A Salmonella fact sheet follows

For further information call:

Dr Roger Poland, MAF Programme Co-ordinator, Surveillance. Telephone: N/A20
Gita Parsot, MAF Communications. Telephone: N/A

Salmonella

Frequently asked questions

What is Salmonella?

Salmonellosisa is a group of diseases rather than a single disease. It is caused by Salmonella bacteria. The bacteria are common in nature, but occasionally a strain will infect birds (or other animals) in the form of an "outbreak". The disease causes a gut infection, and in wild populations of birds leads to a loss of condition in the bird, possibly convulsions, and death. It is passed on to other birds and animals through the faeces (droppings) of infected birds, or through eating uncooked parts of the infected animal.

We are finding that the sparrows in this outbreak are infected with Salmonella Ttyphimurium, a particular strain of Salmonella.

How have sparrows contracted salmonella?

The outbreak may have come from Salmonella bacteria that are naturally present in sparrow populations at low levels. Like many species (including humans) some sparrows are outwardly healthy carriers of salmonella. Carrier birds and animals shed salmonellae in their droppings. Perching birds like sparrows are believed to host outbreaks because they feed together and there are numerous chances for an infected bird to pass the disease onto several others causing a very rapid spread.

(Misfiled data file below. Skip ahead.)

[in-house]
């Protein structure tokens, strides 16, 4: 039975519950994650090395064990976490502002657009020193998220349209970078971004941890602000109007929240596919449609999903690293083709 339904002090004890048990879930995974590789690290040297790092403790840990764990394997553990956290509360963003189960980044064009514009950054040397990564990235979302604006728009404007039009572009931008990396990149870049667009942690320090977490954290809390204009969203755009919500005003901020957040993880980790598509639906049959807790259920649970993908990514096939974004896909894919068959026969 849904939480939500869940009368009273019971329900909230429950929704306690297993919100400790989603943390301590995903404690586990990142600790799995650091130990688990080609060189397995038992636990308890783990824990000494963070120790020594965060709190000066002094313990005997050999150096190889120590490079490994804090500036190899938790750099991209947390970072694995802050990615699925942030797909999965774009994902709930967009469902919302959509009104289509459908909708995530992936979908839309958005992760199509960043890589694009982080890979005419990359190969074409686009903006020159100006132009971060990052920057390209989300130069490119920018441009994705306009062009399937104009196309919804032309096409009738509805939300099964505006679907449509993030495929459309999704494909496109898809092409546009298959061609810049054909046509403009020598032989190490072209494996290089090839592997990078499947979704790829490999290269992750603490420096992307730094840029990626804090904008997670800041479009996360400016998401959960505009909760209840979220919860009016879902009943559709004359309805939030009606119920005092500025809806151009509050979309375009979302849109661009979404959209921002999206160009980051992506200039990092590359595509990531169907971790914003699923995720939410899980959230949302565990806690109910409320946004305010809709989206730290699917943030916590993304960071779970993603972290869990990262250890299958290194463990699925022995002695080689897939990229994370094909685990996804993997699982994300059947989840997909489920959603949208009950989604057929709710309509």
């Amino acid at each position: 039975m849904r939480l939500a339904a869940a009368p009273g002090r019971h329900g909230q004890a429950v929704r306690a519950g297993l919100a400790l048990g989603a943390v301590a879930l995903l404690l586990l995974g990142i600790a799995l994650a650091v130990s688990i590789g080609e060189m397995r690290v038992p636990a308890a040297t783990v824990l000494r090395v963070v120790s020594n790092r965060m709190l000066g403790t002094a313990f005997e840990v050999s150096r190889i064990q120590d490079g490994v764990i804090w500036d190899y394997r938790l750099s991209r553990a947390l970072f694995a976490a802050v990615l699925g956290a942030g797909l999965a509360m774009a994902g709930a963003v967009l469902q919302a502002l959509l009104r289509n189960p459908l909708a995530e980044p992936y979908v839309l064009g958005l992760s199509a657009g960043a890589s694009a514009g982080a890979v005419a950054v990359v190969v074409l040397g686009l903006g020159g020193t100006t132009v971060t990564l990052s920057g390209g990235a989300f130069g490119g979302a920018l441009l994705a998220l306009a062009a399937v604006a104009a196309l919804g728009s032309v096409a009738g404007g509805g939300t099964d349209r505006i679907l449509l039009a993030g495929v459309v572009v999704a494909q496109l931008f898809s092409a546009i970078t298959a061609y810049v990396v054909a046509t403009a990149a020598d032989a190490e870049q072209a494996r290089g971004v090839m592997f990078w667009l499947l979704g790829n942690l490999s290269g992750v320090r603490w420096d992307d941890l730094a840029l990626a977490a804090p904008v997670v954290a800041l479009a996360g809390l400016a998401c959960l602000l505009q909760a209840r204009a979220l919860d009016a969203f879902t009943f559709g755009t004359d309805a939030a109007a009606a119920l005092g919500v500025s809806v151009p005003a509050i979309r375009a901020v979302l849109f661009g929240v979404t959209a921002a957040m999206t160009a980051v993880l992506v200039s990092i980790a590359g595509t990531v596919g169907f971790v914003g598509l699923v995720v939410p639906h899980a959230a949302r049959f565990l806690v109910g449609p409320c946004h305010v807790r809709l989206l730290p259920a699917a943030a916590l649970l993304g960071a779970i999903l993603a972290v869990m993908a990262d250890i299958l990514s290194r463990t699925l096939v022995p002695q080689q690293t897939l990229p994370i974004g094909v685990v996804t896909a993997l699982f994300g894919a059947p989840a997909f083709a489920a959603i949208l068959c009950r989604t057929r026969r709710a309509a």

At the start of an epidemic, the number of Salmonella bacteria shed by infected birds that get sick is large, and these sick birds provide the main source of infection for other birds, animals and people. Heavily infected birds usually die and they continue to shed the bacteria for several days before they die. Those birds that recover may continue to shed Salmonella bacteria in their droppings for weeks or months.

We are not sure why this particular outbreak of salmonella has happened, which is why we have asked the public for report sightings of groups of dead birds.

Are other animals and humans susceptible to salmonella?

The host species susceptibility to salmonellae depends on the species of salmonella. Salmonella Ttyphimurium infects a wide range of animal and bird species as well as people. Pet cats and dogs are susceptible to Salmonella Ttyphimurium. If hens become infected with Salmonella Ttyphimurium they can pass it on via faecal contamination of eggs at the time eggs are laid. The eggs themselves may also be infected. As cooking kills Salmonella bacteria, well-cooked eggs and food are safe to eat.

How likely is my cat to get sick from eating infected birds?

Cats that eat sick or dead birds can be infected. Discourage your cat from catching birds where you can. If your cat is obviously sick, contact a vet. Currently, we have not had reports of a significant increase in cats with Salmonella poisoning in the places where dead birds have been found.